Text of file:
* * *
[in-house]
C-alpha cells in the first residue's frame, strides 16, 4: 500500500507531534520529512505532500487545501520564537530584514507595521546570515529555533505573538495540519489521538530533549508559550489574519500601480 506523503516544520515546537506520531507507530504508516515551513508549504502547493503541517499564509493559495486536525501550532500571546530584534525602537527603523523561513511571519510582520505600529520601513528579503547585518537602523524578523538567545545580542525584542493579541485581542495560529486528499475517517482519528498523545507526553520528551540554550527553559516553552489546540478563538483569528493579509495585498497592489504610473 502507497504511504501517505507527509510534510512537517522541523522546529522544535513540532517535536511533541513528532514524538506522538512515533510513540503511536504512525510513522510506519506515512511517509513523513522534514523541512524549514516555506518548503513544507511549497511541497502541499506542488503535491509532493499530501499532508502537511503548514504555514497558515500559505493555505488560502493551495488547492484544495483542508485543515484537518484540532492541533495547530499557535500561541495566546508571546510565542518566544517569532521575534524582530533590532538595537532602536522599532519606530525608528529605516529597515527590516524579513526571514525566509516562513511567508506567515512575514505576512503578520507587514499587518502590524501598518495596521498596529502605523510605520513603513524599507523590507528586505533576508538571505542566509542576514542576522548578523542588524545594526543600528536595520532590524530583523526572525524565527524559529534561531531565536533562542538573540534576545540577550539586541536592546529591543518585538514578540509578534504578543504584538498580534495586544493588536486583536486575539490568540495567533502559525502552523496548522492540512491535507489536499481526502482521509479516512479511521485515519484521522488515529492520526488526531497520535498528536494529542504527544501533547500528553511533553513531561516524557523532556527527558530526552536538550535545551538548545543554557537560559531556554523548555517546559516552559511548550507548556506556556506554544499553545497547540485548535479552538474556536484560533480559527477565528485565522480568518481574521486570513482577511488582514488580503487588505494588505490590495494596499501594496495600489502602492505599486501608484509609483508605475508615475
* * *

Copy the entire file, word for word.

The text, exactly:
[in-house]
C-alpha cells in the first residue's frame, strides 16, 4: 500500500507531534520529512505532500487545501520564537530584514507595521546570515529555533505573538495540519489521538530533549508559550489574519500601480 506523503516544520515546537506520531507507530504508516515551513508549504502547493503541517499564509493559495486536525501550532500571546530584534525602537527603523523561513511571519510582520505600529520601513528579503547585518537602523524578523538567545545580542525584542493579541485581542495560529486528499475517517482519528498523545507526553520528551540554550527553559516553552489546540478563538483569528493579509495585498497592489504610473 502507497504511504501517505507527509510534510512537517522541523522546529522544535513540532517535536511533541513528532514524538506522538512515533510513540503511536504512525510513522510506519506515512511517509513523513522534514523541512524549514516555506518548503513544507511549497511541497502541499506542488503535491509532493499530501499532508502537511503548514504555514497558515500559505493555505488560502493551495488547492484544495483542508485543515484537518484540532492541533495547530499557535500561541495566546508571546510565542518566544517569532521575534524582530533590532538595537532602536522599532519606530525608528529605516529597515527590516524579513526571514525566509516562513511567508506567515512575514505576512503578520507587514499587518502590524501598518495596521498596529502605523510605520513603513524599507523590507528586505533576508538571505542566509542576514542576522548578523542588524545594526543600528536595520532590524530583523526572525524565527524559529534561531531565536533562542538573540534576545540577550539586541536592546529591543518585538514578540509578534504578543504584538498580534495586544493588536486583536486575539490568540495567533502559525502552523496548522492540512491535507489536499481526502482521509479516512479511521485515519484521522488515529492520526488526531497520535498528536494529542504527544501533547500528553511533553513531561516524557523532556527527558530526552536538550535545551538548545543554557537560559531556554523548555517546559516552559511548550507548556506556556506554544499553545497547540485548535479552538474556536484560533480559527477565528485565522480568518481574521486570513482577511488582514488580503487588505494588505490590495494596499501594496495600489502602492505599486501608484509609483508605475508615475